Unemployed mom has problem collecting benefits from DESPosted: Updated:
PHOENIX -- A Valley woman says she's eligible to collect unemployment benefits but was turned down by the state. So, she contacted 3 On Your Side for help.
I'm getting so many complaints about the Department of Economic Security. All of the complaints are the same. People file for unemployment, but their checks either don't come or they're slow getting to them. For one Phoenix mom, it gets even worse.
"I'm very frustrated," Lauren Merik said. "I've tried to do everything I can."
Merik is desperate. She's a single mom trying to provide for her three daughters, one of them a newborn.
But things took a turn for the worse in June when she was laid off and even though she has applied for unemployment benefits through DES, she hasn't received one nickel from the agency.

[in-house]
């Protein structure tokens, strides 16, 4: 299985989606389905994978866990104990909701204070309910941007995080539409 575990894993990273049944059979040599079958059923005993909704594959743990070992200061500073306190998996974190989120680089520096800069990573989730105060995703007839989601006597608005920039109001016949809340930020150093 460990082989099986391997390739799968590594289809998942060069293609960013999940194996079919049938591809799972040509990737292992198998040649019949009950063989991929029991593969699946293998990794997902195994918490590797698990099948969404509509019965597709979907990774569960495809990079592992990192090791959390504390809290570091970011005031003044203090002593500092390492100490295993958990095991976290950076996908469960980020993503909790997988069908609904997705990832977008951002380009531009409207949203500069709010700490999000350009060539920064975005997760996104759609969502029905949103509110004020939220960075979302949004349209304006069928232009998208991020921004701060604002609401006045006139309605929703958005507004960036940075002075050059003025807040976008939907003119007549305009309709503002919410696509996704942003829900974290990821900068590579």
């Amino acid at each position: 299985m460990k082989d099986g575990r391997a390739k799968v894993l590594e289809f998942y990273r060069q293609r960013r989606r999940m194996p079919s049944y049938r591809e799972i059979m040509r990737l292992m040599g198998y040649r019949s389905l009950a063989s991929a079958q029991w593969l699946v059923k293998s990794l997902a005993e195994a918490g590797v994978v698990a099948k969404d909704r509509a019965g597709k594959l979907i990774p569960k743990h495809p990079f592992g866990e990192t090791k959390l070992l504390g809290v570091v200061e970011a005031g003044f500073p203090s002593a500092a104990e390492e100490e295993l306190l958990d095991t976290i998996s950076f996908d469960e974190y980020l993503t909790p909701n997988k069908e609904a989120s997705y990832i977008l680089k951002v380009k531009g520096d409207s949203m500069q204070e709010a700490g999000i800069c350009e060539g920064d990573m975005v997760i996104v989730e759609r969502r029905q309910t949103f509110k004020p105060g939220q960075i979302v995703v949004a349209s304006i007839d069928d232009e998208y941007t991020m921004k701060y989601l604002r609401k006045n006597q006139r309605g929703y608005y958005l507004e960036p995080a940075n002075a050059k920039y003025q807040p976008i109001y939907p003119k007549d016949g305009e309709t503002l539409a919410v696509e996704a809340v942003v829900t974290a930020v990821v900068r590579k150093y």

"I'm just struggling week after week," she said.
Merik's first problem started when DES sent her a letter saying she was ineligible for benefits because she was pregnant at the time and apparently unable to look for a job as required.
Merik says that's crazy.
"Just because I'm pregnant doesn't mean I can't look for work," she said.
DES sent her another letter saying she actually was eligible for benefits but, to this day, Merik hasn't received any financial assistance and she says she can't get anyone to listen.
Every time I call it's like I'm interrupting their lunch or breakfast," she said. "I'm just a number."
Frustrated and facing eviction, Merik contacted 3 On Your Side and I asked DES to look into Merik's issue.
As a result, Merik will start getting $211 every week from DES and she says the agency told her they will pay her for the two months she went without assistance when she should have been receiving it.
Merik says she wishes she would have come to 3 On Your Side a long time ago.
DES is under a lot of pressure to help folks. Almost two years ago, 30,000 people filed for unemployment benefits.
Now, that number is up to 140,000 people.
Unfortunately, some people like Merik fall through the cracks, but DES has tripled the number of its employees and has used federal money to update its computer equipment.